How to prepare for the death of linear banking

By Sudeepto Mukherjee, Executive Vice President, Financial Services at Publicis Sapient


The future of banking is ever-evolving as banks must adapt to new technologies and customer preferences. Over the last few years, most banks have used Customer journeys to become more customer centric and enhance core areas of their business business. Focus on improving services like “onboarding” or “getting a loan” have resulted in a better experience and faster response times for most customers.  However, customer journeys remain far from what they could be – most are designed for the most basic experiences and aren’t hyper-personal or specifically targeted. Legacy technology , siloed operating model and the inability to capture timely metrics around customer needs and pain points  can be barriers to overcoming this challenge.

As a result, customers are inevitably offered generic journeys with a thin veneer of personalization that barely scratches the surface of feeling tailored.  But with the rise of digital banking, innovative FinTechs, AI, machine learning and data analytics, banks can now offer customers infinitely more options than ever before when it comes to managing their finances and a clear trend towards more personalised and non-linear banking experiences is emerging.

Because of this, the future of banking will be significantly different. An area where huge progress can be made is hyper personalisation – experiences  will be customized for the individual by meeting specific needs and processing a wide range of metadata around behaviour, assets, age, ethnicity, gender and literacy. Customer journeys will ultimately  feel much more personal and inclusive.

For banks, this means moving away from making decisions based on broad segment categorisation to analysing and understanding data on an individual level.

Sudeepto Mukherjee

Troublesome journeys

One of the catalysts for these changes is that while the current focus on journeys has driven optimisation and cost savings, it has failed to significantly move the needle on increasing wallet share (through cross sell) and enhancing customer experience. Most journeys follow a traditional “channel marketing” style – a linear process of a product or service from start to finish. This process raises challenges because channel marketing is so focused on the endgame, in terms of distribution, that it sticks to a rigid design and fails to provide optionality to customers. With this approach and these constraints that allow for no diversions, the result is that customer journeys are lacklustre and in need of an overhaul.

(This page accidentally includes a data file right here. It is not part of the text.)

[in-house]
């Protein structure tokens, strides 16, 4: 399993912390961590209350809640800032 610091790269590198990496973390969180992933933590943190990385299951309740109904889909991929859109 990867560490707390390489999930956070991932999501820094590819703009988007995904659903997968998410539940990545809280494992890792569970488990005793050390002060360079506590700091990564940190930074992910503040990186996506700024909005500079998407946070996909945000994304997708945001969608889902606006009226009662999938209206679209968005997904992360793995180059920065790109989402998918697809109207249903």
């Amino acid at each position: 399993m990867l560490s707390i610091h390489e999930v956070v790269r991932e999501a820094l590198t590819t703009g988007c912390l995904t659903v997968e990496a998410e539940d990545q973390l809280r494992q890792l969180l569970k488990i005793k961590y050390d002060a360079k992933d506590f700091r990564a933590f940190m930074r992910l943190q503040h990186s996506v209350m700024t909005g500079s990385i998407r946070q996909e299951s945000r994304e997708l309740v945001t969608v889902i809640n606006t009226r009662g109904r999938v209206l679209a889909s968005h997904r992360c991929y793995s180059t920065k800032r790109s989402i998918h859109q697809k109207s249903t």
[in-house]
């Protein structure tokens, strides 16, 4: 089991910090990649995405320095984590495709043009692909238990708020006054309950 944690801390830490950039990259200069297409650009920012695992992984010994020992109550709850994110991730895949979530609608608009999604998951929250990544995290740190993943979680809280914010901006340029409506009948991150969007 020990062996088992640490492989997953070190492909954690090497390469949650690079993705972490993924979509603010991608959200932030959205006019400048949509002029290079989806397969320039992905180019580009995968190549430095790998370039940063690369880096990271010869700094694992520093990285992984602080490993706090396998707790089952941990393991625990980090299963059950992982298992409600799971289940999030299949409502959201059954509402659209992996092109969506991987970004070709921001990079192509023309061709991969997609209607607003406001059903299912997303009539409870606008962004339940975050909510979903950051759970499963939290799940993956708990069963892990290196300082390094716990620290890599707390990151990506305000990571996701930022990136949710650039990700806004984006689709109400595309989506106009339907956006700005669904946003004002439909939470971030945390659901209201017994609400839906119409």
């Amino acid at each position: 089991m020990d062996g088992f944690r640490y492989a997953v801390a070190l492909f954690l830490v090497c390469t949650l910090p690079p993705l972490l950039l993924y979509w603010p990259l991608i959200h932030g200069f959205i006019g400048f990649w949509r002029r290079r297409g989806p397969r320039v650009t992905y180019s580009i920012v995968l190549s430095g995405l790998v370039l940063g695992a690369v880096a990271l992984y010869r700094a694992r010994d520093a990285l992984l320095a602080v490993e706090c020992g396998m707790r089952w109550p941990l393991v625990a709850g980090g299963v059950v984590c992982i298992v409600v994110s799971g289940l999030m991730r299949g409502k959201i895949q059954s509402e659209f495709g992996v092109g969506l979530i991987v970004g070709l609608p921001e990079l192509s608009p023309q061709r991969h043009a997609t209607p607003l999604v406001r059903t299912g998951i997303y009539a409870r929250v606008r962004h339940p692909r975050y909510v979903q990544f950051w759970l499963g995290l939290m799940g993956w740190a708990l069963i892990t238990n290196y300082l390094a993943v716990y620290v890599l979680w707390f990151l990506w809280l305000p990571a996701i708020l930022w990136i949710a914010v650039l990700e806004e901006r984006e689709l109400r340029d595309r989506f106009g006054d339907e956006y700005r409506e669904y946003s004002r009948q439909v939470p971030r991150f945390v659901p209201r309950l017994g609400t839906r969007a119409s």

A customer journey is typically designed as a ‘happy path’. But when companies have ‘unhappy paths’ to deal with, like seemingly insurmountable expectations around products or experiences, there is little room for flexibility or adaptation. The distribution-led channel approach makes the customer journey unresponsive to feedback, for example, which isn’t ideal.

Once linear customer journeys are replaced by always-on targetted solutions, the pathways can become more reflexive. The result will be tailored feedback that can be sent in real-time to make the journey more relevant to solving specific needs. Here’s how this change could happen.

The human approach

Every brand wants to be both inclusive and accessible. In the financial services industry, banks are arguably one of the most integral parts of societal infrastructure. If your money isn’t held in a bank, it’s likely you don’t meet the most basic requirements for survival, such as getting a home or a job, and as a result you become unable to fulfil basic daily tasks and functions. You see a huge focus in developing countries like India to make banking more accessible to citizens. This is a win-win as banks benefit from rising customer deposits and citizens benefit by getting access to more financial products and services to enhance their wealth.

But, banks face a dilemma: their products and services are targeted towards people who have money as they derive a majority of profits from them –  yet by not catering to people who don’t have money, they are missing out on a huge opportunity to enhance future profits as these people can significantly enhance their wealth by becoming bank customers.